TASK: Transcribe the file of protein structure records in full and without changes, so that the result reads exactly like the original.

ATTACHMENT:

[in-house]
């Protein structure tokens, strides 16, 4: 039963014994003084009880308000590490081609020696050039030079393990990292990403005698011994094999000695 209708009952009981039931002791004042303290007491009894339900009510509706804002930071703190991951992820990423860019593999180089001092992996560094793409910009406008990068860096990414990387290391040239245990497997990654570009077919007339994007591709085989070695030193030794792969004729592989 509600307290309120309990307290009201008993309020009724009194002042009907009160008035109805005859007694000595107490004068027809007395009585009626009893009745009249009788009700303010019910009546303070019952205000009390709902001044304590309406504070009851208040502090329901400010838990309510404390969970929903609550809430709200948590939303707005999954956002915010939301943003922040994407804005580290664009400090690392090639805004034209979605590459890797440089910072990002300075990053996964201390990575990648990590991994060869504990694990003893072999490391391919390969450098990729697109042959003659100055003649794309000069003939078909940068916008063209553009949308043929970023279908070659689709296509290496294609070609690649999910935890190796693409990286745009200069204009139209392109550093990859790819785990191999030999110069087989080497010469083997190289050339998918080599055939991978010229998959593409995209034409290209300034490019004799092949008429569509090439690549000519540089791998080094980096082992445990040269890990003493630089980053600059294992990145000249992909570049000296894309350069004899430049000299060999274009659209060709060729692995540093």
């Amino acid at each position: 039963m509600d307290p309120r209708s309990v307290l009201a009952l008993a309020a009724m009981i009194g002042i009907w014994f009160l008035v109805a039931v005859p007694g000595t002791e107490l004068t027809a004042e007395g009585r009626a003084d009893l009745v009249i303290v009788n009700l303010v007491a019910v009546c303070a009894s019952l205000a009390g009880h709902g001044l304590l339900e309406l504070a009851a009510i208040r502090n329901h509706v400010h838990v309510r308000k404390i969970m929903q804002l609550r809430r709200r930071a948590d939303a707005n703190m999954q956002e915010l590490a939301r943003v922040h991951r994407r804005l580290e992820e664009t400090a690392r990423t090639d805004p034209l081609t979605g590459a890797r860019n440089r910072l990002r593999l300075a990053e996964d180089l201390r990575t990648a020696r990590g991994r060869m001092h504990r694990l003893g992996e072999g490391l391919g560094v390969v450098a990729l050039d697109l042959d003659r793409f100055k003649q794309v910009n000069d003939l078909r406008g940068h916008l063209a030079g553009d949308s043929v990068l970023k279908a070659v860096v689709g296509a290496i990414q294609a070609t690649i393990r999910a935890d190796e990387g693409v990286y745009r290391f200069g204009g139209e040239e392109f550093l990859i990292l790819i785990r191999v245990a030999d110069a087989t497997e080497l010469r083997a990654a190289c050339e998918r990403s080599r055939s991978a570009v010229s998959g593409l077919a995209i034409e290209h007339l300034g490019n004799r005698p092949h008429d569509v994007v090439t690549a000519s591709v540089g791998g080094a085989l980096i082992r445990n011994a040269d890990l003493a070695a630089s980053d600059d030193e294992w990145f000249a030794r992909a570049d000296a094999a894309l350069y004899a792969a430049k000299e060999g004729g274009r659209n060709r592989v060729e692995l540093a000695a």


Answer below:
[in-house]
């Protein structure tokens, strides 16, 4: 039963014994003084009880308000590490081609020696050039030079393990990292990403005698011994094999000695 209708009952009981039931002791004042303290007491009894339900009510509706804002930071703190991951992820990423860019593999180089001092992996560094793409910009406008990068860096990414990387290391040239245990497997990654570009077919007339994007591709085989070695030193030794792969004729592989 509600307290309120309990307290009201008993309020009724009194002042009907009160008035109805005859007694000595107490004068027809007395009585009626009893009745009249009788009700303010019910009546303070019952205000009390709902001044304590309406504070009851208040502090329901400010838990309510404390969970929903609550809430709200948590939303707005999954956002915010939301943003922040994407804005580290664009400090690392090639805004034209979605590459890797440089910072990002300075990053996964201390990575990648990590991994060869504990694990003893072999490391391919390969450098990729697109042959003659100055003649794309000069003939078909940068916008063209553009949308043929970023279908070659689709296509290496294609070609690649999910935890190796693409990286745009200069204009139209392109550093990859790819785990191999030999110069087989080497010469083997190289050339998918080599055939991978010229998959593409995209034409290209300034490019004799092949008429569509090439690549000519540089791998080094980096082992445990040269890990003493630089980053600059294992990145000249992909570049000296894309350069004899430049000299060999274009659209060709060729692995540093």
């Amino acid at each position: 039963m509600d307290p309120r209708s309990v307290l009201a009952l008993a309020a009724m009981i009194g002042i009907w014994f009160l008035v109805a039931v005859p007694g000595t002791e107490l004068t027809a004042e007395g009585r009626a003084d009893l009745v009249i303290v009788n009700l303010v007491a019910v009546c303070a009894s019952l205000a009390g009880h709902g001044l304590l339900e309406l504070a009851a009510i208040r502090n329901h509706v400010h838990v309510r308000k404390i969970m929903q804002l609550r809430r709200r930071a948590d939303a707005n703190m999954q956002e915010l590490a939301r943003v922040h991951r994407r804005l580290e992820e664009t400090a690392r990423t090639d805004p034209l081609t979605g590459a890797r860019n440089r910072l990002r593999l300075a990053e996964d180089l201390r990575t990648a020696r990590g991994r060869m001092h504990r694990l003893g992996e072999g490391l391919g560094v390969v450098a990729l050039d697109l042959d003659r793409f100055k003649q794309v910009n000069d003939l078909r406008g940068h916008l063209a030079g553009d949308s043929v990068l970023k279908a070659v860096v689709g296509a290496i990414q294609a070609t690649i393990r999910a935890d190796e990387g693409v990286y745009r290391f200069g204009g139209e040239e392109f550093l990859i990292l790819i785990r191999v245990a030999d110069a087989t497997e080497l010469r083997a990654a190289c050339e998918r990403s080599r055939s991978a570009v010229s998959g593409l077919a995209i034409e290209h007339l300034g490019n004799r005698p092949h008429d569509v994007v090439t690549a000519s591709v540089g791998g080094a085989l980096i082992r445990n011994a040269d890990l003493a070695a630089s980053d600059d030193e294992w990145f000249a030794r992909a570049d000296a094999a894309l350069y004899a792969a430049k000299e060999g004729g274009r659209n060709r592989v060729e692995l540093a000695a």